ASME-Landmark:Archimedes Screw Pump


The wind-driven Archimedes screw-pump was used to recover salt through an age-old process of solar evaporation, which shifted brine from one salt concentrating pond to the one of next higher salinity. The screw-pump preserved in California represents a mechanically simple method used for more than a century in the San Francisco Bay Area, from about 1820 to 1930.

The Archimedes screw consists of a screw inside a hollow pipe. The screw is turned by a windmill or manual labor—in California's case, by a windmill—and as the shaft turns, the bottom end scoops up a volume of water. This water is then pushed up the tube by the rotating helicoid until finally it pours out from the top of the tube.

Archimedes screws do not require a perfectly watertight surface between the screw and the pipe, as long as the amount of water scooped with each turn is greater than the amount of water leaking out of each section of the screw per turn. If water from one section leaks into the next lower one, it will be continue to travel upwards by the next segment of the screw.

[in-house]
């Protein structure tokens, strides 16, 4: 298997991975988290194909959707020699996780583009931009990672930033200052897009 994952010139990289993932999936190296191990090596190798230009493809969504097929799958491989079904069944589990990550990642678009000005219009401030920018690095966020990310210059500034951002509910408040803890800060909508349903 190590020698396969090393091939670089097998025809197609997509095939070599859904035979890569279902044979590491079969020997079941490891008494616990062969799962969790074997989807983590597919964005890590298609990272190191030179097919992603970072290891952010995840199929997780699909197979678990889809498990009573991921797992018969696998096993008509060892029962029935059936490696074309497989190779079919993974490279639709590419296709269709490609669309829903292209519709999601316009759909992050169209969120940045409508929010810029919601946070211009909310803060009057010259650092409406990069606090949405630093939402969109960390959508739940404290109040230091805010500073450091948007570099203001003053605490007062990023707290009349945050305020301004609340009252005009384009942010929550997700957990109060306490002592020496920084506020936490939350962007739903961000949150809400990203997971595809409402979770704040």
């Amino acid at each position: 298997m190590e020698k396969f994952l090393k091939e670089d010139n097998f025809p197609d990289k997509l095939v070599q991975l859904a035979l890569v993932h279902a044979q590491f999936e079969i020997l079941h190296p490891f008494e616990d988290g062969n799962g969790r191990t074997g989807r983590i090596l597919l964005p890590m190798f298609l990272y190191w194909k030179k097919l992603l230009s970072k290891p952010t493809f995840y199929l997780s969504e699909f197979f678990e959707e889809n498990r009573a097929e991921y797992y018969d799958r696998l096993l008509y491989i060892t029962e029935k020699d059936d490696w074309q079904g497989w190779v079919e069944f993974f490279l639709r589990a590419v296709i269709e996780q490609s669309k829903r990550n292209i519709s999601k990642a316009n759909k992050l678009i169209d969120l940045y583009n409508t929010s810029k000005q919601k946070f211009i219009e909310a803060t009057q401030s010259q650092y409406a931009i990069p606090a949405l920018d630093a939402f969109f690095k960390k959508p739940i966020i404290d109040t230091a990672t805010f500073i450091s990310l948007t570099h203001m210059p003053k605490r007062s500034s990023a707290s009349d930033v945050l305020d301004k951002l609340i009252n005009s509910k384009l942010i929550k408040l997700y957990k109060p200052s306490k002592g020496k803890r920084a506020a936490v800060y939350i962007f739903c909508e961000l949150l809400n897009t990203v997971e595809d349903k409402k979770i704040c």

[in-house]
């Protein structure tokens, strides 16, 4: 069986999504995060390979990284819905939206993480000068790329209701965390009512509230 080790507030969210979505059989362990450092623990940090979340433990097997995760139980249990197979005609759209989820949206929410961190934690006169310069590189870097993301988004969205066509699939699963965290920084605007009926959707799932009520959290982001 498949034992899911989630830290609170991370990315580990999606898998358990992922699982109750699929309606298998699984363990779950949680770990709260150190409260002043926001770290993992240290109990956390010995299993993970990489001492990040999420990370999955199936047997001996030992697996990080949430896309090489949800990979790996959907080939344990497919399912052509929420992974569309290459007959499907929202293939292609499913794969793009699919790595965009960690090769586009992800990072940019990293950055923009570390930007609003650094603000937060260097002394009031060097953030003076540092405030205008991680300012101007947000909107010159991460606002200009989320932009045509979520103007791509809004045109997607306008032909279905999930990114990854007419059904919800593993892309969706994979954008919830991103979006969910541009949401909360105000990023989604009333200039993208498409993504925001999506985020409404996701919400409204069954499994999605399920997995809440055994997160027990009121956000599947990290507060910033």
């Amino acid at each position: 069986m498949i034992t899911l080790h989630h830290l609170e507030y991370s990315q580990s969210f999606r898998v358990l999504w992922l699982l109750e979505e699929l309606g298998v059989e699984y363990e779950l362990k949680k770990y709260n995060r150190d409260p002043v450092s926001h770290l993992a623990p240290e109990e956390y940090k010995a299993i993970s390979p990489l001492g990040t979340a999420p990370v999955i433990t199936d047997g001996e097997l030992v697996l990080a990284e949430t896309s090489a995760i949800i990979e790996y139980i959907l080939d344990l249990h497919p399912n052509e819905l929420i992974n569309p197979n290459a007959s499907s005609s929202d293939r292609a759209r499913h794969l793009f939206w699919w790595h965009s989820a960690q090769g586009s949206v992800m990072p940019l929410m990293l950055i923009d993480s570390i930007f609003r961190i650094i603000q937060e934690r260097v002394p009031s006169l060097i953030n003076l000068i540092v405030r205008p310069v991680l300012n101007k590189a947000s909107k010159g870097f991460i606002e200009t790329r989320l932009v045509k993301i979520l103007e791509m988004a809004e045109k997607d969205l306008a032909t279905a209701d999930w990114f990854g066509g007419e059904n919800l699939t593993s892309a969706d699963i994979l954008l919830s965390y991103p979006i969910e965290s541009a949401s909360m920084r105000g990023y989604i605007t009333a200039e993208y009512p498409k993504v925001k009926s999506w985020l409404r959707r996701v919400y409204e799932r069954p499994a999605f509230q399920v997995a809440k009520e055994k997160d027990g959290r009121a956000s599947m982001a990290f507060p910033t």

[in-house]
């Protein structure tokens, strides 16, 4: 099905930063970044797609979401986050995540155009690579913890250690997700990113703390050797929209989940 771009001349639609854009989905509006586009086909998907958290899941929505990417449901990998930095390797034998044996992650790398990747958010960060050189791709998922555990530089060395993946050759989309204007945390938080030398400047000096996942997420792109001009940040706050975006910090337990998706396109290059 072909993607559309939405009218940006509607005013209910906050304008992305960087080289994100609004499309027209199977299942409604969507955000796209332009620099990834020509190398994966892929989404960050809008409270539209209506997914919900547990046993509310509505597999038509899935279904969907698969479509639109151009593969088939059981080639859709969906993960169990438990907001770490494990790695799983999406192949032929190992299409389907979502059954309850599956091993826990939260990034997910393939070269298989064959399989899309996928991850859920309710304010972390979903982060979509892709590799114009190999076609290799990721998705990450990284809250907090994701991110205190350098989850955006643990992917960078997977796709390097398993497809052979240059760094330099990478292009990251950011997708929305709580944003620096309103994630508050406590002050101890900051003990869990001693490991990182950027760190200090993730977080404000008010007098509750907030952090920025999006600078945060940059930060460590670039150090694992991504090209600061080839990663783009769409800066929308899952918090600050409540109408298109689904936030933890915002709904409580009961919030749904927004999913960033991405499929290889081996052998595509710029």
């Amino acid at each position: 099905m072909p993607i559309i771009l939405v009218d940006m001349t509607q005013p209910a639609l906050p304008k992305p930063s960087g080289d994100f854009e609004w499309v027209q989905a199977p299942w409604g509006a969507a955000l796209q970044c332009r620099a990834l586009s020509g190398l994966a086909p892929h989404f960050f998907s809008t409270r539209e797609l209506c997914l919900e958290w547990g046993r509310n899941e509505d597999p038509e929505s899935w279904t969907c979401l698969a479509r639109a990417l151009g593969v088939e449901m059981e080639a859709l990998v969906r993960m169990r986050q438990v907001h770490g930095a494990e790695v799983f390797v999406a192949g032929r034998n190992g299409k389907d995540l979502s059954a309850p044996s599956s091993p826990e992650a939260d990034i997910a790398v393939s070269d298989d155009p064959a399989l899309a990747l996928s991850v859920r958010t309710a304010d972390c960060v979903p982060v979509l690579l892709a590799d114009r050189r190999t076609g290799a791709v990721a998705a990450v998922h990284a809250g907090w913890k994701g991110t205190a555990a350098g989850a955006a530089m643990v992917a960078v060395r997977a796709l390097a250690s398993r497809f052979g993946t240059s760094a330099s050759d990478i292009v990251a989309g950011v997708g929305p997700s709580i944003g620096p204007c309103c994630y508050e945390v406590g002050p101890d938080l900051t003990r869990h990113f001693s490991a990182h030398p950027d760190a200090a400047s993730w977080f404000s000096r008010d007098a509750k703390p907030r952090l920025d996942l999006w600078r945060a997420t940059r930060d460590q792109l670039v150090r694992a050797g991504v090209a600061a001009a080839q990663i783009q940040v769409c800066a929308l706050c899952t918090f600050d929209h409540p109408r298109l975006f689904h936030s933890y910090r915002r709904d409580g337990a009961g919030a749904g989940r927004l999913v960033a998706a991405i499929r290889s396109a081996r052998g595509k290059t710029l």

The screw-pump concept is attributed to mathematician and inventor Archimedes (287-212 BCE). The design of the windmill drive on the pump shaft originated in Holland before 1600. Andrew Oliver, who founded the Oliver Salt Company (absorbed by the Leslie Salt Company in 1936), designed this version of the wind-driven Archimedes screw-pump. It was restored to working condition by Donald Holmquist. See ASME website for more information